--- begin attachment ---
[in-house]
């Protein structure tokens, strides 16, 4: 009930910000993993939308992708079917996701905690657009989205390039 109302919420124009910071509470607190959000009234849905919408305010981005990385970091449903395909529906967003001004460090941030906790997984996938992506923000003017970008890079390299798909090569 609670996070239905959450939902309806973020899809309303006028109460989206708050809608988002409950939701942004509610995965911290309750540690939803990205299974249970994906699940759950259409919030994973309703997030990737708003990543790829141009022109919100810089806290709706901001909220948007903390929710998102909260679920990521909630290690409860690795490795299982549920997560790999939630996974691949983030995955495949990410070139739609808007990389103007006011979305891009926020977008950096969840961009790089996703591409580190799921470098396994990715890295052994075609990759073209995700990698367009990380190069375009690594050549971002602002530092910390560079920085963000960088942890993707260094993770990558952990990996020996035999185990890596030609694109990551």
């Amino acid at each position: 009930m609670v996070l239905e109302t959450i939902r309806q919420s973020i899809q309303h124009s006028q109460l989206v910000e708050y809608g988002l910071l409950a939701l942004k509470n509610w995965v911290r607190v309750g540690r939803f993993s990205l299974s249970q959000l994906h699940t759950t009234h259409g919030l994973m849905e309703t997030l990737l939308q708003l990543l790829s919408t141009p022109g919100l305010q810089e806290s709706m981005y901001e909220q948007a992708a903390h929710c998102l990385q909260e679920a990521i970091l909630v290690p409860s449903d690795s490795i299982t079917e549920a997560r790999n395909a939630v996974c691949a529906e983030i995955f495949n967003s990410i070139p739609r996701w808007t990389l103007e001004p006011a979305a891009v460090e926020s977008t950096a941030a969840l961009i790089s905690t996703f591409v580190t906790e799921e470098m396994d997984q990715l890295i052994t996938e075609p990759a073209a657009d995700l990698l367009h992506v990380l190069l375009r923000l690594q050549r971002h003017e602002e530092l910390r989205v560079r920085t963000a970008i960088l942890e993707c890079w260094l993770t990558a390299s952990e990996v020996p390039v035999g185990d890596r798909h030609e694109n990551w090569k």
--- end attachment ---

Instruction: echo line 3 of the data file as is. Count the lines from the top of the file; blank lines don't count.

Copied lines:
């Amino acid at each position: 009930m609670v996070l239905e109302t959450i939902r309806q919420s973020i899809q309303h124009s006028q109460l989206v910000e708050y809608g988002l910071l409950a939701l942004k509470n509610w995965v911290r607190v309750g540690r939803f993993s990205l299974s249970q959000l994906h699940t759950t009234h259409g919030l994973m849905e309703t997030l990737l939308q708003l990543l790829s919408t141009p022109g919100l305010q810089e806290s709706m981005y901001e909220q948007a992708a903390h929710c998102l990385q909260e679920a990521i970091l909630v290690p409860s449903d690795s490795i299982t079917e549920a997560r790999n395909a939630v996974c691949a529906e983030i995955f495949n967003s990410i070139p739609r996701w808007t990389l103007e001004p006011a979305a891009v460090e926020s977008t950096a941030a969840l961009i790089s905690t996703f591409v580190t906790e799921e470098m396994d997984q990715l890295i052994t996938e075609p990759a073209a657009d995700l990698l367009h992506v990380l190069l375009r923000l690594q050549r971002h003017e602002e530092l910390r989205v560079r920085t963000a970008i960088l942890e993707c890079w260094l993770t990558a390299s952990e990996v020996p390039v035999g185990d890596r798909h030609e694109n990551w090569k």